Candidates for Minneapolis mayor – all 35 of them – have about a week left to make their case to voters.
The Nov. 5 election is both a test for the candidates and the city's controversial and relatively untested ranked-choice voting system in which voters are directed to rank their top three choices in order. The city has used the new ranked-choice system just once before, in 2009, which was not a competitive race.
The winner of the "weird, wide-open" race could be one of two city council members, a former county commissioner – or Captain Jack Sparrow, the Associated Press notes. “It’s like mayor soup,” one bewildered Minneapolis voter tells the AP.
Only two larger U.S. cities, Oakland, Calif., and San Francisco, have used ranked-choice voting in a competitive mayoral election, the Star Tribune notes. One important takeaway from those races: second and third choices truly matter - so don't vote for just one candidate, the newspaper notes. (The Star Tribune picked its top three choices: Betsy Hodges, Don Samuels and Jackie Cherryhomes.)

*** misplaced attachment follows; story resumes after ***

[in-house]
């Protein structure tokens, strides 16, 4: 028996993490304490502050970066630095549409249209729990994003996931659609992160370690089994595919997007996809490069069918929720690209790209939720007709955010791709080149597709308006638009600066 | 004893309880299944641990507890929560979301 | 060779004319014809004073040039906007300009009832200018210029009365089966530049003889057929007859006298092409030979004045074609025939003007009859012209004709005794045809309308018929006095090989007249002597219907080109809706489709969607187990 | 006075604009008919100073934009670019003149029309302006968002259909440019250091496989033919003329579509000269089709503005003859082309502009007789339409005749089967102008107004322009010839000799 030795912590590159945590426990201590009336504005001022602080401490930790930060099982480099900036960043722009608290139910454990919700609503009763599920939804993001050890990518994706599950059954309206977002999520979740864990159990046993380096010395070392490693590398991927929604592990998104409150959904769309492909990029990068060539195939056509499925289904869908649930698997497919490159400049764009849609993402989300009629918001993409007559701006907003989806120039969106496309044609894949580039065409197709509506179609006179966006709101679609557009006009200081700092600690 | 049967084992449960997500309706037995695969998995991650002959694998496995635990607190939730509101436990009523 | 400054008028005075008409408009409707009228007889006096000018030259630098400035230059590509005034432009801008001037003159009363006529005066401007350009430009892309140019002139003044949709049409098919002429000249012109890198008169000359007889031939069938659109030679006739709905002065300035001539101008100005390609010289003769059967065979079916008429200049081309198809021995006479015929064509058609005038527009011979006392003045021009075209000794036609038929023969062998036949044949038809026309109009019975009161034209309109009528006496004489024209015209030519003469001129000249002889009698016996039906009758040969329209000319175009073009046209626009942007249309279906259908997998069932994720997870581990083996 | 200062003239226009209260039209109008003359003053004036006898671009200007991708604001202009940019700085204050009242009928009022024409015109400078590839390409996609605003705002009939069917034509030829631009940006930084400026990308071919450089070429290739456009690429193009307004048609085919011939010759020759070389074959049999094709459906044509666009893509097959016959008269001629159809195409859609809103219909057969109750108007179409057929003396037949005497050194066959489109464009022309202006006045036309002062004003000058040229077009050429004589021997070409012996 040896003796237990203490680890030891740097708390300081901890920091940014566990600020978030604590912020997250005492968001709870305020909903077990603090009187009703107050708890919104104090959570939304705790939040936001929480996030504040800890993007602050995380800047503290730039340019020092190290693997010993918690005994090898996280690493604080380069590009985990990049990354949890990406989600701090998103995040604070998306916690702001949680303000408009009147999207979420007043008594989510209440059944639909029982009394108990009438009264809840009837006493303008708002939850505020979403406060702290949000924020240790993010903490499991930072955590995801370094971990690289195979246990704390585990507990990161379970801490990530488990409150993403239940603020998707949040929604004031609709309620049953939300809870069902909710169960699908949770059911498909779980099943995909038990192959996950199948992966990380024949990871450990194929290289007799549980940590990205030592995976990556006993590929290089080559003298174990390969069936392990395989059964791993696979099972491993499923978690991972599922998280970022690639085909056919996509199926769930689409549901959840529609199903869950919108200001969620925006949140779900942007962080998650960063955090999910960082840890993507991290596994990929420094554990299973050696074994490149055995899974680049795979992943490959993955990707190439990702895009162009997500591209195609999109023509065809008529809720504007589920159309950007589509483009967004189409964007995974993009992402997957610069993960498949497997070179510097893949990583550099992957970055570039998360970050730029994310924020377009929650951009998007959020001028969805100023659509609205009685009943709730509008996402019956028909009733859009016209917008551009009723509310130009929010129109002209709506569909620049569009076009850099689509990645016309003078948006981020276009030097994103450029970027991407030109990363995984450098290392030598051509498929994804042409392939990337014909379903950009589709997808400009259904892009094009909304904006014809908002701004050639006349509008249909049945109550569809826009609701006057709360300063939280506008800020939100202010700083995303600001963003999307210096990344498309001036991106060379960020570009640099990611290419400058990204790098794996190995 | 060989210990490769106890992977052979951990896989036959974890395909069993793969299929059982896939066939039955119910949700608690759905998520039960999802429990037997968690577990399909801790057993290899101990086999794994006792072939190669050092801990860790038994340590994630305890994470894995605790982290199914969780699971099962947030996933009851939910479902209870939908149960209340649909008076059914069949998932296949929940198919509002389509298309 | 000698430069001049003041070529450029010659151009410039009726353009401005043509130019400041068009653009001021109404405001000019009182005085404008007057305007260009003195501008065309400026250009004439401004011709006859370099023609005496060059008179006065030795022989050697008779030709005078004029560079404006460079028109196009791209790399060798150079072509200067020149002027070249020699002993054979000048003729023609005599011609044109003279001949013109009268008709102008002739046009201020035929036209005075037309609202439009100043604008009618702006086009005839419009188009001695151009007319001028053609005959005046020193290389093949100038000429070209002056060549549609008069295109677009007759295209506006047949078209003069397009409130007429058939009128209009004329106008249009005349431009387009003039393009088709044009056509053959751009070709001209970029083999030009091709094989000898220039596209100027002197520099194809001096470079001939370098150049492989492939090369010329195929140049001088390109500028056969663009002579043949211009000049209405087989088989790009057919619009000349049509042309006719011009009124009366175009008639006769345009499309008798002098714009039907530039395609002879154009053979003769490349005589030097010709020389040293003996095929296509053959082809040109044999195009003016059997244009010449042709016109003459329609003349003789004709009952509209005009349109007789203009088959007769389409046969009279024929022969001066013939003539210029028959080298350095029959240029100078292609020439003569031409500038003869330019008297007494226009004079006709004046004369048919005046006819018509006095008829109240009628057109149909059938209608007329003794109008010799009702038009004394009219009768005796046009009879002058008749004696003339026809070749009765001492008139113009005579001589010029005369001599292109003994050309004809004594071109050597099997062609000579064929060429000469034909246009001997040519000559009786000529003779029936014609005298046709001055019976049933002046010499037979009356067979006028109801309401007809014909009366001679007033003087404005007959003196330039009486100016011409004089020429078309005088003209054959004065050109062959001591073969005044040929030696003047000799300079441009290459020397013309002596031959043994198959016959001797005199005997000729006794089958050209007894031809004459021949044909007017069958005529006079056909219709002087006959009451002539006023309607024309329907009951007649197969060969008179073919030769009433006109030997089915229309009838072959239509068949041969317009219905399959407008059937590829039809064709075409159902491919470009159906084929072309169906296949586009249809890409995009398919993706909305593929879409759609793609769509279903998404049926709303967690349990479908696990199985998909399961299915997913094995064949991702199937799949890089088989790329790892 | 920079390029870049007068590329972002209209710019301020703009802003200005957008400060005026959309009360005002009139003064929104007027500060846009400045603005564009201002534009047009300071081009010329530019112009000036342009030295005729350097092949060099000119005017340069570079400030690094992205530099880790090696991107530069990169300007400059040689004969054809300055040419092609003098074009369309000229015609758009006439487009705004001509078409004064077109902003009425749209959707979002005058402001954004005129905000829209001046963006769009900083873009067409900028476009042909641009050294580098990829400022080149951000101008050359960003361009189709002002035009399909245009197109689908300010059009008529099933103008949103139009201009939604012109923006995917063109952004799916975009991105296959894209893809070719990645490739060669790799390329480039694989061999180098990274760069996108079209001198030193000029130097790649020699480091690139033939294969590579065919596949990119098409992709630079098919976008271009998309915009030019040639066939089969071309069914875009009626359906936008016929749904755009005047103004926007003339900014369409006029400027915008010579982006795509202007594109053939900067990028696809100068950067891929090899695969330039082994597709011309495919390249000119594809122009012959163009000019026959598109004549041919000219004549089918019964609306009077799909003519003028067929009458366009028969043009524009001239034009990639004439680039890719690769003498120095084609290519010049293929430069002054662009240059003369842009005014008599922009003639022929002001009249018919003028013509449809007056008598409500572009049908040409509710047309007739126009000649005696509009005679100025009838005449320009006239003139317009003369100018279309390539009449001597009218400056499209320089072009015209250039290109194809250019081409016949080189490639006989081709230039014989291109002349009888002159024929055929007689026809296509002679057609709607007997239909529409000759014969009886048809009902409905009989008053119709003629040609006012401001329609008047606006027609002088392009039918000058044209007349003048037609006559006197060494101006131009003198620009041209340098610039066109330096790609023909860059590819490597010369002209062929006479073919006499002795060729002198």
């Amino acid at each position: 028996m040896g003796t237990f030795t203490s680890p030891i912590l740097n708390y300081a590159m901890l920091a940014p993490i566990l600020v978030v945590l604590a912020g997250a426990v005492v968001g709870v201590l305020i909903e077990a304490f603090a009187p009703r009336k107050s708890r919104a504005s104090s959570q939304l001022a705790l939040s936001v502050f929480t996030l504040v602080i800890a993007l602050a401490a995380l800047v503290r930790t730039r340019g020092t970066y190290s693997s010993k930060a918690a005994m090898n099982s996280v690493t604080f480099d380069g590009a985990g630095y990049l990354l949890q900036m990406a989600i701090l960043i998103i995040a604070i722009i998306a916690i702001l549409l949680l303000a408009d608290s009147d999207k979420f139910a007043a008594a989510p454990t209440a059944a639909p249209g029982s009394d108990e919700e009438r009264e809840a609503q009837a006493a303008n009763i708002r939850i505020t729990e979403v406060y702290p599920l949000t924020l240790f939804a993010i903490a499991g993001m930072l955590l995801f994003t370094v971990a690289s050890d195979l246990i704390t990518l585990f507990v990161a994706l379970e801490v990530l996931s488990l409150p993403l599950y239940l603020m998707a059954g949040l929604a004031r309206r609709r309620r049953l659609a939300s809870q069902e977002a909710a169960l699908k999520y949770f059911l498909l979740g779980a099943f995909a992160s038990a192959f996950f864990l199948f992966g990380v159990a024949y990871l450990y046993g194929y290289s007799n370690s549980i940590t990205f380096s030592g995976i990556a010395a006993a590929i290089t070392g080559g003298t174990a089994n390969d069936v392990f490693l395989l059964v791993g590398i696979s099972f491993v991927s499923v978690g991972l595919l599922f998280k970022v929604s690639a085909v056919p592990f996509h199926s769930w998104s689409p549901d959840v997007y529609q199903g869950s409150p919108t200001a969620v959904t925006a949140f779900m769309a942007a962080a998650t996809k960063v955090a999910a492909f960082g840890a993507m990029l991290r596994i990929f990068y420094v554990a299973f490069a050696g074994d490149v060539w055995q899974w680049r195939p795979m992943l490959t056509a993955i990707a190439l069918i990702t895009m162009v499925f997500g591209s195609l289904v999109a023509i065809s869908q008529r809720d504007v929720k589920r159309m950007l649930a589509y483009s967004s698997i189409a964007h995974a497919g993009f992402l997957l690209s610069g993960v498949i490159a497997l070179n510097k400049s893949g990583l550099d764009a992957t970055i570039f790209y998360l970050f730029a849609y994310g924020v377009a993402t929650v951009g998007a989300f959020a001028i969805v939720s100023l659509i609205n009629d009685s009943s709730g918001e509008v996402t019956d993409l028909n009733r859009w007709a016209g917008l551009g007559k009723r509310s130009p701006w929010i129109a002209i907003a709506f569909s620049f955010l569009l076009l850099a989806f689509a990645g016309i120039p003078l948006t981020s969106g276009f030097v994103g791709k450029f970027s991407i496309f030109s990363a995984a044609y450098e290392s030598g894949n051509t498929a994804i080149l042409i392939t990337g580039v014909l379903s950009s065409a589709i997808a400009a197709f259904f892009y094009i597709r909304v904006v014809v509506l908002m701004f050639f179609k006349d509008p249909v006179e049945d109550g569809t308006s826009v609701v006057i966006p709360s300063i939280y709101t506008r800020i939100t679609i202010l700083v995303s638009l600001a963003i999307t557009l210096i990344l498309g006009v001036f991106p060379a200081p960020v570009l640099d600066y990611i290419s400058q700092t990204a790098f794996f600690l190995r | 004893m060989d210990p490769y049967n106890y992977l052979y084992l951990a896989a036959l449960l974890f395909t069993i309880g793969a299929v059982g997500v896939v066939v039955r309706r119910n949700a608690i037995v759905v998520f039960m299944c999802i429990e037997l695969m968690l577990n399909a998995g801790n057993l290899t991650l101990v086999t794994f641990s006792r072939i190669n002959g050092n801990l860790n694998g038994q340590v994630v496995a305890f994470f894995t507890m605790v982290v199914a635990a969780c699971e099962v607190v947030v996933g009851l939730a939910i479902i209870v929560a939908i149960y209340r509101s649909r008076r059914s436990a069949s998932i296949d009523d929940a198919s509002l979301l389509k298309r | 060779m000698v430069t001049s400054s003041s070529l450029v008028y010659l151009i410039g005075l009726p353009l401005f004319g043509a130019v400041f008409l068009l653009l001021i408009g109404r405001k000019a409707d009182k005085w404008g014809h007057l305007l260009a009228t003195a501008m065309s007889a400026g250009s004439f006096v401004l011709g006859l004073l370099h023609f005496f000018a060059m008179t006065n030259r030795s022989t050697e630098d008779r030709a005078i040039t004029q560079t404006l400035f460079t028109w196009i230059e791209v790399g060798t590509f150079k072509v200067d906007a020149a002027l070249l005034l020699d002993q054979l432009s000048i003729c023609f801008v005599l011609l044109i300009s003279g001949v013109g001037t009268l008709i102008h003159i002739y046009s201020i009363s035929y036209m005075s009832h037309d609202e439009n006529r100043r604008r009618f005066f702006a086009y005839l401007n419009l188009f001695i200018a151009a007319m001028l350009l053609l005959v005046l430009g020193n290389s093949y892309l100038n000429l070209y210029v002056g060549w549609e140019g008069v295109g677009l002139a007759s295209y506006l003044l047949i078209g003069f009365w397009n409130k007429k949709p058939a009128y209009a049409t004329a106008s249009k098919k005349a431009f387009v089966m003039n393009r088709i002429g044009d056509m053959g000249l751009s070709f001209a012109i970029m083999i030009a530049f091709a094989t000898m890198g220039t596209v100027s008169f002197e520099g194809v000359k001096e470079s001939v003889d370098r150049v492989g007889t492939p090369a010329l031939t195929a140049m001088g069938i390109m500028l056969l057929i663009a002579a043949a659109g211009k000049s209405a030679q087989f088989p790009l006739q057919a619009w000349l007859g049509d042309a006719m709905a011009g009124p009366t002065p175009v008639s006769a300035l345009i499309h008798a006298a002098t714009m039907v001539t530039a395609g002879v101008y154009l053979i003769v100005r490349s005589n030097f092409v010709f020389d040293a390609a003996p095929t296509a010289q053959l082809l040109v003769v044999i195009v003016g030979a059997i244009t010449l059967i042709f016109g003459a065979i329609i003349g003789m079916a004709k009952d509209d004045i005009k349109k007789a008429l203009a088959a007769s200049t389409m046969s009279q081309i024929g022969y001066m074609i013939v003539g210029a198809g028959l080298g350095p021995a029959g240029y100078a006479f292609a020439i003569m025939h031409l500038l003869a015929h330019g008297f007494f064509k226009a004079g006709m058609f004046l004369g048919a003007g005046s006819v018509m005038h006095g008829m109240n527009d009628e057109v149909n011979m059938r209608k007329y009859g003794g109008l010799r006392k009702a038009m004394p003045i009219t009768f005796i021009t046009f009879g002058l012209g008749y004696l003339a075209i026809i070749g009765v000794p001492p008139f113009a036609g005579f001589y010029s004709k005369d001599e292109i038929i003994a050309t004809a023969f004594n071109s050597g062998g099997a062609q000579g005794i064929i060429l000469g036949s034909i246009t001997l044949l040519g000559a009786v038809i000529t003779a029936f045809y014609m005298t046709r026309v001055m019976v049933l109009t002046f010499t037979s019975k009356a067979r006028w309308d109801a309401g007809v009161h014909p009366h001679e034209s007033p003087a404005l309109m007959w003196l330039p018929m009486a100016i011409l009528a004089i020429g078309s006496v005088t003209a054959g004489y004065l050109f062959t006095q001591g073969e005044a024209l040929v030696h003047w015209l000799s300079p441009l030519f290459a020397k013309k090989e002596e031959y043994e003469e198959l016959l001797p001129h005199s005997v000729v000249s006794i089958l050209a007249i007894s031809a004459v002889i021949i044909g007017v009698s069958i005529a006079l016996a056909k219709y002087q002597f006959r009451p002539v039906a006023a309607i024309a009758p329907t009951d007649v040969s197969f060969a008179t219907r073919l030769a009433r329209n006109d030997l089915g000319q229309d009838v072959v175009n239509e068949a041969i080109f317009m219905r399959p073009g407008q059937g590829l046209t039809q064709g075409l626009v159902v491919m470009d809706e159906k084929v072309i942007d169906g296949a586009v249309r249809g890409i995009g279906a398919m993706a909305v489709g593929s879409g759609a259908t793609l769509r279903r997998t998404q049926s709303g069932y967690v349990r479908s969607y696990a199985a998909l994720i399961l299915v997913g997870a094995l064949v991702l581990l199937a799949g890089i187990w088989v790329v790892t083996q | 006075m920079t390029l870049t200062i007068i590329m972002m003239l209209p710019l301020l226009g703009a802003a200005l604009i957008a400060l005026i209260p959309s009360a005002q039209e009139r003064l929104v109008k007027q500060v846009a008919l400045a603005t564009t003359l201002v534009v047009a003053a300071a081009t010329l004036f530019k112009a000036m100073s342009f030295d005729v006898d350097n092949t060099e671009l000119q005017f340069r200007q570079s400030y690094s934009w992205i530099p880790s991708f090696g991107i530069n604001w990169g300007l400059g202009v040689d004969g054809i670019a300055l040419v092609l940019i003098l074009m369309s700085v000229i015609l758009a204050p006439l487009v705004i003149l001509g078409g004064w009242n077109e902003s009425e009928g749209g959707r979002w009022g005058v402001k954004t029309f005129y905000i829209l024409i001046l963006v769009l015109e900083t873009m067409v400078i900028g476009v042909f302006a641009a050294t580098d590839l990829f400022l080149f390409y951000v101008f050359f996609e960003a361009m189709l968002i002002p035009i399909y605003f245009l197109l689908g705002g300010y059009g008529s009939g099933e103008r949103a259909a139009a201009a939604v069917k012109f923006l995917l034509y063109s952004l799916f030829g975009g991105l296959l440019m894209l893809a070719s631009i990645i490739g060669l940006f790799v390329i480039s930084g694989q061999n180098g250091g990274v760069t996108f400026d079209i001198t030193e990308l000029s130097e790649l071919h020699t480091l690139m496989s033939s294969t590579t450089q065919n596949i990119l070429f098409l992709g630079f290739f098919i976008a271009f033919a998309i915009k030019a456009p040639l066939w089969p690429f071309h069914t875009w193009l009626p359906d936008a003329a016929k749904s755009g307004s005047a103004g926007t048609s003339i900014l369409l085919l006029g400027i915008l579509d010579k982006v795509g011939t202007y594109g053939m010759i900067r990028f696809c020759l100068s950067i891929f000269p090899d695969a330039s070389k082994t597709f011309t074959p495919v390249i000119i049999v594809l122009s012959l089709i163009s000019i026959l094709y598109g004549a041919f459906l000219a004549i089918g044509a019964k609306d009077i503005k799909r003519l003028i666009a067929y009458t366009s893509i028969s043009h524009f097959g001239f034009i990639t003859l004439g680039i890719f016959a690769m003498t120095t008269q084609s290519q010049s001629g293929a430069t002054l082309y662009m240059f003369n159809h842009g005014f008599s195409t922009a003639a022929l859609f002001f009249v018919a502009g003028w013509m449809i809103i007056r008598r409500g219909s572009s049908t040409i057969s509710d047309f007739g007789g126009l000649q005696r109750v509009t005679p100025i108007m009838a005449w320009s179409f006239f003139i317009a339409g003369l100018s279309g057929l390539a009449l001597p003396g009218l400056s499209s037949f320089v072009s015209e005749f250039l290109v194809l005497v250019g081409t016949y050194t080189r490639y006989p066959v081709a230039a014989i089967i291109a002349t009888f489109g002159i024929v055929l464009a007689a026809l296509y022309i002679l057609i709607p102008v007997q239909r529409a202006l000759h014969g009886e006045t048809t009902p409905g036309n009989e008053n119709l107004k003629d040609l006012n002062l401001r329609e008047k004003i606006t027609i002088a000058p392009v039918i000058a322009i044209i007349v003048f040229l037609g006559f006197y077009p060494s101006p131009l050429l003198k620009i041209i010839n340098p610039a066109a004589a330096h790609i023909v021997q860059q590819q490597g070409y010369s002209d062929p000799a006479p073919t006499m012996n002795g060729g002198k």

In ranked-choice voting, to win the race, a candidate must get 50 percent, plus one vote. The Star Tribune explains how a series of elimination rounds is triggered if no one gets 50 percent: "Candidates with the fewest votes are eliminated by round. If a voter’s top choice is nixed, their vote is then redistributed to their next-choice candidate. It continues until a candidate garners more than 50 percent of the remaining votes."
The city has more info on how ranked-choice voting works, plus a 2-minute video and a sample-ballot exercise that endeavor to explain it.
Eight of the nearly three dozen candidates have mounted structured campaigns. There have been visible differences in the race this year, among them: fewer yard signs, fewer news conferences, more forums and debates (where not a lot has been said) and much more use of social media, MinnPost noted earlier this month.
A Star Tribune poll last month showed no clear leader in the race.